Kids naturally love to move, and they still have their natural flexibility and suppleness that we start to lose once we spend hours sitting in chairs, like in school! Yoga for kids encourages this natural love of motion and facilitates adventures in which kids can further explore their bodies and the amazing things they can do. Yoga adventures also stimulate young imaginations by encouraging the visualization of various animals/creatures for poses: “Make your body into a little ball like a tiny mouse! Or let’s put our legs up the wall and stand on our hands like upside down spiders! Can you be a peeing dog? Try to lift one leg behind you in the air from dog pose?!”
In addition to being a whole lot of fun, yoga for kids also creates kinesthetic awareness that promotes the development of good co-ordination and the fine and gross motor skills so important to the developing child. Kids’ yoga helps to boost self-esteem and confidence and provides an environment where positive peer relationships are fostered, and healthy life style habits encouraged.
Typically, kids’ yoga classes are based around a story or adventure, and the children’s bodies become the characters, the things they encounter, even the modes of transportation for the adventure – boats, bicycles, airplanes….and as with adult yoga, a time for quiet stillness and reflection is part of kids’ yoga too. Relaxation and deep breathing are coping tools that can be as important to children as to adults.
Some tips for encouraging our kids to do yoga at home: Try Being Trees!
- Take time to be trees in a forest (vrksasana/tree pose), letting littler children just balance the toes of the raised leg on the floor next to the standing foot.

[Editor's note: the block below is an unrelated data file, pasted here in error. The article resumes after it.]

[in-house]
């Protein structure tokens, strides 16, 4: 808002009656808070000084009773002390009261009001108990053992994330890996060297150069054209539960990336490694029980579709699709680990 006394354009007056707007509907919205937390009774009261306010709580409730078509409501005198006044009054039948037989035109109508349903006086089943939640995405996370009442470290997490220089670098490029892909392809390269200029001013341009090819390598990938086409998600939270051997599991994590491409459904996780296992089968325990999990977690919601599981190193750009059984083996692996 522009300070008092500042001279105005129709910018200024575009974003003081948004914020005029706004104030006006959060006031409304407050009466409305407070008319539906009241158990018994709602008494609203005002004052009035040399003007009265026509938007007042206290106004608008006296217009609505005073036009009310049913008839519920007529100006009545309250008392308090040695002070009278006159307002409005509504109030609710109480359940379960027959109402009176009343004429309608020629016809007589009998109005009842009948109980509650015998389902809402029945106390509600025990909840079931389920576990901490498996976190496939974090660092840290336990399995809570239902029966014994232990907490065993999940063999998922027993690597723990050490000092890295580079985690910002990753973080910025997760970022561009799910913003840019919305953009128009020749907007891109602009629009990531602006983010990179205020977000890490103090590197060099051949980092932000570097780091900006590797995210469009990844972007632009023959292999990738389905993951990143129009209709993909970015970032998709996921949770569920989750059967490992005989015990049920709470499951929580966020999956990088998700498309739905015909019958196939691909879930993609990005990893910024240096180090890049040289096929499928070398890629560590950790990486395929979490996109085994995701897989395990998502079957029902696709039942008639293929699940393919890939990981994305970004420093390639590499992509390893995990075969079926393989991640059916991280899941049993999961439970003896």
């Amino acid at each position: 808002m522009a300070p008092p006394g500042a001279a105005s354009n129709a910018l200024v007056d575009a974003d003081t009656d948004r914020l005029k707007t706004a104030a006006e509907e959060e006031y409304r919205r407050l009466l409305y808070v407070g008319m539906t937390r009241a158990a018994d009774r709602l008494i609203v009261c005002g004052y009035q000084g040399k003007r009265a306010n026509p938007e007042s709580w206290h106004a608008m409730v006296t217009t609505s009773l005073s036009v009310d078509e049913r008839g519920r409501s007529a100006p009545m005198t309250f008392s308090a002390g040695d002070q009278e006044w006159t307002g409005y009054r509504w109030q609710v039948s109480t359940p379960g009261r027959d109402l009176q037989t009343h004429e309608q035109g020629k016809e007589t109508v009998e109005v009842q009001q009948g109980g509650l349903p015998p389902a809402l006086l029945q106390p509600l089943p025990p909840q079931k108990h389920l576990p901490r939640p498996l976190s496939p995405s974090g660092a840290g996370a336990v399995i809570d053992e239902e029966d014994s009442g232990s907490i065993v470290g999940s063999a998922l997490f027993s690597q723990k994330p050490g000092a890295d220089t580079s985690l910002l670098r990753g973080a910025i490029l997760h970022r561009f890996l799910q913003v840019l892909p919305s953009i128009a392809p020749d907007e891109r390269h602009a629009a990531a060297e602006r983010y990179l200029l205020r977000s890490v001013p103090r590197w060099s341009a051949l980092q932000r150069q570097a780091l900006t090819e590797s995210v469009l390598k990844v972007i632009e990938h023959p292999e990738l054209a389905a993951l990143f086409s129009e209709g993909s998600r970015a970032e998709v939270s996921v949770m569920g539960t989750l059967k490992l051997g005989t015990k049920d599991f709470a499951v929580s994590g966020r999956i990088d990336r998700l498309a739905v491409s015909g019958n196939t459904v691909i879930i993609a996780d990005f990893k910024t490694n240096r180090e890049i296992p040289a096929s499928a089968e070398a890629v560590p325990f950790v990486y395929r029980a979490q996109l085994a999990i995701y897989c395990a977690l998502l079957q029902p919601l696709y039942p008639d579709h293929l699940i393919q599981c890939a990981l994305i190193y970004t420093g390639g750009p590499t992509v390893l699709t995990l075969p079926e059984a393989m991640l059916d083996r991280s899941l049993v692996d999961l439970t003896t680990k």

- Talk them through noticing how their one foot is rooting into the earth. Let them imagine roots growing from the foot, deep down into the ground, to hold them there. Draw their attention to the strong and firmly held trunk of the tree –the leg and torso (abs and pelvic floor muscles engaged to help balance). Let them wave branches (their arms and fingers) in the breeze.
- And then take a moment to sit down quietly, close your eyes and imagine you are in a forest. What sounds can you “hear”? Birds chirping? Wind rustling? Encourage children to make the sounds they imagine hearing for you.
- Talk about how trees are important to life on earth, how they clean the air for us to breathe and provide homes for birds and animals and how we can look after trees – e.g. recycling paper.
- Then do some deep breathing, lying in savasna/relaxation pose, imagining that you are lying in a beautiful forest. Describe the forest for your children to visualize, focusing on all the senses – what can you hear, feel, see, smell, taste as you lie there. Or if there is an older child, perhaps have them describe the forest – great creative writing practice!
- Once you have had a few minutes of quietness, encourage the children to draw the forest they pictured and the animals or birds they heard in it.